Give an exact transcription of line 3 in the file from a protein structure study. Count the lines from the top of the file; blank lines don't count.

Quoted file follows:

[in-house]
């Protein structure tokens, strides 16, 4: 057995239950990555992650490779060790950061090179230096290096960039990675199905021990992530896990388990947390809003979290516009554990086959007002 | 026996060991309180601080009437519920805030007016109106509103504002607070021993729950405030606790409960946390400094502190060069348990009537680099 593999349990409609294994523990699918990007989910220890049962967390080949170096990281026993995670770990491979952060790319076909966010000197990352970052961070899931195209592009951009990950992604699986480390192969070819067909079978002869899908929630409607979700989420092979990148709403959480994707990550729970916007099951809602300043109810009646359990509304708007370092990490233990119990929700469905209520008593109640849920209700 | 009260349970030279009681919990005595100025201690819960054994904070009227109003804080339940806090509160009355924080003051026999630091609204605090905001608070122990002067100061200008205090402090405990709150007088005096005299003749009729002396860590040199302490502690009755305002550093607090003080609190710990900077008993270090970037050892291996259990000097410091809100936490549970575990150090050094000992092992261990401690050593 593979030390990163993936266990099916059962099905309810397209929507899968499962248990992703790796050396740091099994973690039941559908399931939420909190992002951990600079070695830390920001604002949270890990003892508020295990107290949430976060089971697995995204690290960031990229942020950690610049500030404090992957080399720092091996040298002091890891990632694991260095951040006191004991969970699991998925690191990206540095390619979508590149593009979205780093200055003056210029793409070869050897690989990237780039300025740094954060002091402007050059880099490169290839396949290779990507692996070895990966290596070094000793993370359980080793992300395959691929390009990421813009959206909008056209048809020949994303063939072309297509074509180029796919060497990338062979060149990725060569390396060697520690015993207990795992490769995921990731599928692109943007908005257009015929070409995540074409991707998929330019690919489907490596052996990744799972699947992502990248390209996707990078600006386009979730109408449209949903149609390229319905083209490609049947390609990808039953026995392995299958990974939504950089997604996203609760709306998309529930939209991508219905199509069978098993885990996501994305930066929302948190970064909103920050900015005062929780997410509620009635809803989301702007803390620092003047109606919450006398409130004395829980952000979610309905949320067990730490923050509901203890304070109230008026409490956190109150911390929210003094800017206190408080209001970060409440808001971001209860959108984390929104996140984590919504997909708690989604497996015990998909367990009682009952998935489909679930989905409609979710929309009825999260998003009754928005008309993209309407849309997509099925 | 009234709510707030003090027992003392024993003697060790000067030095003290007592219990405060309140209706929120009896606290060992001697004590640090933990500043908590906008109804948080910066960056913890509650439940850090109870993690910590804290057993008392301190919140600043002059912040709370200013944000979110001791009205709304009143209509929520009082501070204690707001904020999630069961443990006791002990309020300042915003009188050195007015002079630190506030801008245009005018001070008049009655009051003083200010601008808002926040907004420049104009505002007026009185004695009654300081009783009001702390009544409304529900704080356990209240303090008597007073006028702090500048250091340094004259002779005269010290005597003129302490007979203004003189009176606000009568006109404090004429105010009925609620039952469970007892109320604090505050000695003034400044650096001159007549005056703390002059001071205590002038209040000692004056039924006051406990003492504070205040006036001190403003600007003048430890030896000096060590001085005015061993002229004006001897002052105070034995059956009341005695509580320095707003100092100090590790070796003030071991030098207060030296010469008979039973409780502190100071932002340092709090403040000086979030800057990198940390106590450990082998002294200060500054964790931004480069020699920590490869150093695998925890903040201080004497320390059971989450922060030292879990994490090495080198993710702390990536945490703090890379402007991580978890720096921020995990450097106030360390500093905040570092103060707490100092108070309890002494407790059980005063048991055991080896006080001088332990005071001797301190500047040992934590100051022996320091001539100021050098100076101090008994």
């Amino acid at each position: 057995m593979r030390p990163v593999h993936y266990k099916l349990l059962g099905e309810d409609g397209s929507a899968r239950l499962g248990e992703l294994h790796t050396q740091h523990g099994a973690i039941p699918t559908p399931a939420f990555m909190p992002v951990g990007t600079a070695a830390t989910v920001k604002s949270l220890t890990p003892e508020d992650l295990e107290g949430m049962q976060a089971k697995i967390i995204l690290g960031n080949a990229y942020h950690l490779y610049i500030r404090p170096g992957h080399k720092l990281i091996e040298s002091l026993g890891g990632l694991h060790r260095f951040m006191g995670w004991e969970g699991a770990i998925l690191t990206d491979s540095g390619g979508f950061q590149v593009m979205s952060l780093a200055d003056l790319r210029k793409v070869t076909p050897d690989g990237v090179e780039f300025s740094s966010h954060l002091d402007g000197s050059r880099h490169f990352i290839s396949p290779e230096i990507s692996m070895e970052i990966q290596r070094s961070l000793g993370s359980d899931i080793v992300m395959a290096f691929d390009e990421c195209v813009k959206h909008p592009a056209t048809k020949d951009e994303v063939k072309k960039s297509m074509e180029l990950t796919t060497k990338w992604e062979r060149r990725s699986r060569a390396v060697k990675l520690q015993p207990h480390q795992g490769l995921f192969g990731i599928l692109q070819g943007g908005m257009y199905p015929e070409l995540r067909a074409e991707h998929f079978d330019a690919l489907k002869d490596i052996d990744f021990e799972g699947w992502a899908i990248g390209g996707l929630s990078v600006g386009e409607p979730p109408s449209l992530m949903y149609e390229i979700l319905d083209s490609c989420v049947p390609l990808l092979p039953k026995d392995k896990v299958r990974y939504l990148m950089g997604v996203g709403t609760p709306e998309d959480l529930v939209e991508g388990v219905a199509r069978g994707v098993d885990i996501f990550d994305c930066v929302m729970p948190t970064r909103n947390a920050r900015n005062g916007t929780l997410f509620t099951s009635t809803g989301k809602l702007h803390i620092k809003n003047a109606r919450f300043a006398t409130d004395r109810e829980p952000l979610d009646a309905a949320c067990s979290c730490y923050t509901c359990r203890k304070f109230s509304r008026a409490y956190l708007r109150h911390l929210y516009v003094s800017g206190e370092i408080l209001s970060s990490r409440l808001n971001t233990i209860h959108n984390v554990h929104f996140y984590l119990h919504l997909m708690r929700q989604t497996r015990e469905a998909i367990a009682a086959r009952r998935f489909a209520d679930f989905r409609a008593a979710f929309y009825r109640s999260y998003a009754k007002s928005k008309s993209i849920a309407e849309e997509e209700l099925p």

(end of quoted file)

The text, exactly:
């Amino acid at each position: 057995m593979r030390p990163v593999h993936y266990k099916l349990l059962g099905e309810d409609g397209s929507a899968r239950l499962g248990e992703l294994h790796t050396q740091h523990g099994a973690i039941p699918t559908p399931a939420f990555m909190p992002v951990g990007t600079a070695a830390t989910v920001k604002s949270l220890t890990p003892e508020d992650l295990e107290g949430m049962q976060a089971k697995i967390i995204l690290g960031n080949a990229y942020h950690l490779y610049i500030r404090p170096g992957h080399k720092l990281i091996e040298s002091l026993g890891g990632l694991h060790r260095f951040m006191g995670w004991e969970g699991a770990i998925l690191t990206d491979s540095g390619g979508f950061q590149v593009m979205s952060l780093a200055d003056l790319r210029k793409v070869t076909p050897d690989g990237v090179e780039f300025s740094s966010h954060l002091d402007g000197s050059r880099h490169f990352i290839s396949p290779e230096i990507s692996m070895e970052i990966q290596r070094s961070l000793g993370s359980d899931i080793v992300m395959a290096f691929d390009e990421c195209v813009k959206h909008p592009a056209t048809k020949d951009e994303v063939k072309k960039s297509m074509e180029l990950t796919t060497k990338w992604e062979r060149r990725s699986r060569a390396v060697k990675l520690q015993p207990h480390q795992g490769l995921f192969g990731i599928l692109q070819g943007g908005m257009y199905p015929e070409l995540r067909a074409e991707h998929f079978d330019a690919l489907k002869d490596i052996d990744f021990e799972g699947w992502a899908i990248g390209g996707l929630s990078v600006g386009e409607p979730p109408s449209l992530m949903y149609e390229i979700l319905d083209s490609c989420v049947p390609l990808l092979p039953k026995d392995k896990v299958r990974y939504l990148m950089g997604v996203g709403t609760p709306e998309d959480l529930v939209e991508g388990v219905a199509r069978g994707v098993d885990i996501f990550d994305c930066v929302m729970p948190t970064r909103n947390a920050r900015n005062g916007t929780l997410f509620t099951s009635t809803g989301k809602l702007h803390i620092k809003n003047a109606r919450f300043a006398t409130d004395r109810e829980p952000l979610d009646a309905a949320c067990s979290c730490y923050t509901c359990r203890k304070f109230s509304r008026a409490y956190l708007r109150h911390l929210y516009v003094s800017g206190e370092i408080l209001s970060s990490r409440l808001n971001t233990i209860h959108n984390v554990h929104f996140y984590l119990h919504l997909m708690r929700q989604t497996r015990e469905a998909i367990a009682a086959r009952r998935f489909a209520d679930f989905r409609a008593a979710f929309y009825r109640s999260y998003a009754k007002s928005k008309s993209i849920a309407e849309e997509e209700l099925p």